Johanna Garth is the author of The Persephone Campbell Series; a modern take on the myth of Hades and Persephone. Johanna lives in McLean, Virginia with her husband and two children.
Monday, November 14, 2011
T is for Television and Twinkies
The first morning of saying Yes was pretty easy. It was a no school day and my kids were attending an all day gymnastics camp with their friends. They were out the door before any of us had time to explore what it means for me to say yes.
We didn't have one of these.
It was a different story when they came home. They wanted to watch T.V.
At this point I feel I should explain something. My parents were transplants to Oregon, the kind that came from a big city in search of a better life, organic food and sustainable living. Part of that better life, according to my parents, included NO television. At some point before I was born, my mother kicked T.V. to the curb and it was about fifteen years before it made a reappearance in any form.
My husband, on the other hand, was the third boy in his family. By the time he came along, television was a foregone conclusion. If you wanted to watch television you turned it on, sat down and watched.
These weren't part of my childhood either!
The difference between our relationships with television is like the difference between Twinkies and Trail mix sweetened with carob. Because I suffered through a childhood of teachers assigning essays on the subject of your favorite Saturday morning cartoon character and people regularly accusing me of not growing up in this country due to my complete ignorance about shows like the A-Team and Cheers, I decided to make a different choice for my kids. They would watch T.V. Not as much as my husband did, but more than I had. We would achieve a happy medium.
Still, every time they ask to watch T.V. I have a little pang. Shouldn't they be reading, playing with legos, sewing with hemp or something? Is watching Avatar the Last Airbender really the best use of their time? When they ask to watch T.V. I tend to stall. I say things like, "I suppose you could, but I was thinking we could all make cookies first," or "T.V.'s not really an after school activity. It's more of a Saturday morning kind of thing."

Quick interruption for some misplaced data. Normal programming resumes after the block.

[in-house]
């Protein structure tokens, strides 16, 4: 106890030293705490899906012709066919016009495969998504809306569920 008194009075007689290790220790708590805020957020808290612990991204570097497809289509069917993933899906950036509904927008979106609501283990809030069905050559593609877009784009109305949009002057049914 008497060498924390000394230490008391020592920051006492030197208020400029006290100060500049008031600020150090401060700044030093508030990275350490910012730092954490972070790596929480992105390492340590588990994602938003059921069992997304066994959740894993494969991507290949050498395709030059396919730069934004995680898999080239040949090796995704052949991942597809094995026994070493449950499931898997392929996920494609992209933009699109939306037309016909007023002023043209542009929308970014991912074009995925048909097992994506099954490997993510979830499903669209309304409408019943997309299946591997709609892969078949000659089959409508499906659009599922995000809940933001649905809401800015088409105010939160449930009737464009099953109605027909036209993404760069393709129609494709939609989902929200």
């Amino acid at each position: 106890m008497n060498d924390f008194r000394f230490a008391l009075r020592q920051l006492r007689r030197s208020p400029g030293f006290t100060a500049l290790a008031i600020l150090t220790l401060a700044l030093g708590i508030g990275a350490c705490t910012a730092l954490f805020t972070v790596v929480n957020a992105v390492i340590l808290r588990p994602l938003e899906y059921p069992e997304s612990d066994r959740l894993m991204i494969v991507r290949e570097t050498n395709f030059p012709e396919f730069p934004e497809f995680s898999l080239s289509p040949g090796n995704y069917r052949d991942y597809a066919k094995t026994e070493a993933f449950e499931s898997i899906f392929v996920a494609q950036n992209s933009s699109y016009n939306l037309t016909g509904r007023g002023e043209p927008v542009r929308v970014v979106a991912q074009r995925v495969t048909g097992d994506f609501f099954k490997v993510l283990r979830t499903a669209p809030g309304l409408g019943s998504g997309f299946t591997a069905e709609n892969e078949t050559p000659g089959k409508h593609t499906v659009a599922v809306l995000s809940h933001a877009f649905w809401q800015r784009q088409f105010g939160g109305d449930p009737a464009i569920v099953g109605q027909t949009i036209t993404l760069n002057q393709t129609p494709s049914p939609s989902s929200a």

Okay, so cut to the chase. It's after gymnastics camp. They want to watch T.V. I take a deep breath and say Yes. They scamper down to the basement and I make dinner. Thirty minutes later they reappear. "Can we watch another episode?" Another deep breath followed by another Yes. My son kisses my hand. "You're the nicest mommy ever," he tells me. The realization begins to dawn that my T.V. based split-personality might be out of control.
Maybe I wasn't missing that much!
My husband gets home. "Where are the kids?"
"Downstairs watching T.V."
He goes down to the basement and, from the kitchen I hear him say, "Okay, that's enough T.V. Time to turn it off."
It feels good! And you know what? I do feel a little bit lighter, more joyful, maybe even more fulfilled. What remains to be seen is whether it's the saying Yes or just not having to be the one to insist it's time to turn it off.
Author's note: Those of you who know me well, will also know I had to Google 80's television shows to come up with those references to the A-Team and Cheers. Those of you who don't know me as well, now understand the full extent of my complete cluelessness about late 70's and 80's media!